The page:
The essence of Customer Experience Management [the process of managing a customer’s entire experience with us] is treating customers as individuals. However, with the growing trend toward online purchases, successful interactions through traditional channels [such as in-store purchases and call center communications] often fall to second place behind social media. While it is important to stay ahead of the product comment pages, user-generated content, positive and negative feedback from referral sites, and other online customer data, it is equally important to create a customer experience strategy that incorporates all customer touch points. In particular, this includes the impact of customer-facing employees who will require more technology than ever to be at their disposal in order to fully ensure a successful customer experience.
Our goal is to merge the digital space with our physical environments. We’re not there yet [and it may take beyond 2017 to get there], but we need to create a mobile and digital app-centric interaction with our physical environments as the main area for continued growth:
- Mobile payment and rewards solutions [like Apple pay].
- Geolocated advertising based on our customer’s proximity to our physical location.
- Digital interactions with products, services, and promotions for our customers while they are in our environments [not only the environment itself but the actual department notices that our customer is there and starts communicating with them, via their phone app, about product info, FAQs, and promotions].
We certainly have a long way to go, but I am confident that over the next three years we will be able move out to the forefront of technology. We are going to put together a tech panel of experts (starting with Jeff Wynn), and I would really like everyone to participate. I will have more on this over the next few weeks. I am heading back to Naples for 10 days to put together a gameplan.
And if you know of anyone who would make a great CTO, let me know.
PS I took liberal advantage of several websites for the information and descriptions used above.
What Is Business Technology?
by Amanda C. Kooser
How Does Technology Improve a Business?
Business technology encompasses a wide range of hardware, software, and services that keep companies running and enhance operations. Technology plays into every aspect of a business, from accounting to customer communications to product design and development. The rapid forward movement in technology development over the last couple of decades has provided more powerful and less expensive options for companies. Business technology can help small businesses keep ahead in a competitive marketplace.
The most visible sector of small business technology is the hardware–the desktop computers, laptops, printers, monitors, cell phones, projectors, servers, digital cameras, keyboards, and “mice” that keep a business going on a daily basis. Laptops, a popular computer hardware option for business users, are more mobile than ever. Budget-conscious small businesses often purchase consumer hardware rather than enterprise hardware, but many manufacturers offer products designed specifically for small business users.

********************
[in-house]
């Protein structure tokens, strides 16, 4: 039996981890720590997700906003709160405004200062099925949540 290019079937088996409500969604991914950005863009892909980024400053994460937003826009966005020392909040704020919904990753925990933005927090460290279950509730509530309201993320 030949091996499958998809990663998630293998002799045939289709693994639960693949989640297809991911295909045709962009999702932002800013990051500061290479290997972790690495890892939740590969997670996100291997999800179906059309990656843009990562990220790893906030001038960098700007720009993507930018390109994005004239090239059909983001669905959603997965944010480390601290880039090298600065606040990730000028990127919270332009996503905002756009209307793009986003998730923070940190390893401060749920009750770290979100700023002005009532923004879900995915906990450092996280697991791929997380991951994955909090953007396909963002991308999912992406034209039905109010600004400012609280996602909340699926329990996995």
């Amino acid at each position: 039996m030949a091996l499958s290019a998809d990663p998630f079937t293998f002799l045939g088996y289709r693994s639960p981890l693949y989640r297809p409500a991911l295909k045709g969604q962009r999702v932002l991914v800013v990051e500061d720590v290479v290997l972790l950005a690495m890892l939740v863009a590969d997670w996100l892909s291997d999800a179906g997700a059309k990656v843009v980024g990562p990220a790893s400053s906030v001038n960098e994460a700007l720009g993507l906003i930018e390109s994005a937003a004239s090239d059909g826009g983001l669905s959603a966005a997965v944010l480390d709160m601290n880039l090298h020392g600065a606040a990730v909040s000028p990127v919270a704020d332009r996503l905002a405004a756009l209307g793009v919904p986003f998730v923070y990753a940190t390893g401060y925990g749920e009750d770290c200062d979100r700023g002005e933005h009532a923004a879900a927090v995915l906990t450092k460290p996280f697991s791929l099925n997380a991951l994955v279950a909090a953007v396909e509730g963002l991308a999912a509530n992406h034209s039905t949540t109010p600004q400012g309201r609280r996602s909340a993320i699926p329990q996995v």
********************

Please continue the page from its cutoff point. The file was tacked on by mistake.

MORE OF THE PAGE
Software covers everything from the operating system that a computer runs on to image editing programs, accounting software, and word processing applications. Most businesses run on either a Windows or Macintosh platform. Macs are particularly popular with entrepreneurs who deal with multimedia and video creation. Most businesses use an office productivity software suite such as Microsoft Office or openoffice.org that includes word processing, presentation, and database programs that handle a wide array of common business tasks. Business software also includes more specialized programs such as CAD design tools for architects and recording software for audio engineers.
The growth of the Internet has marked a sea change in small business technology. Businesses use websites to advertise, provide information, sell products, and reach new customers. Software as a Service (SAAS) is software that is delivered in an ongoing fashion over the web rather than through CDs or downloads. Often it is paid for in a monthly or yearly service plan. This can be a more affordable and flexible option for small businesses compared to traditional methods of purchasing and using software.
Business technology isn’t limited to uses surrounding desktop and laptop computers. Technology also makes a mark with high-tech manufacturing robots, advanced microscopes, and other specialized hardware and software. Many tasks that used to be done by hand are now automated and handled by specialized technology tools. For example, an independent machine shop may use computer-aided manufacturing equipment that combines specialized software with machines to create parts to specifications. Innovative small businesses are also working in high-tech industries like nanotechnology and biotechnology and are on the cutting edge of creating new technologies.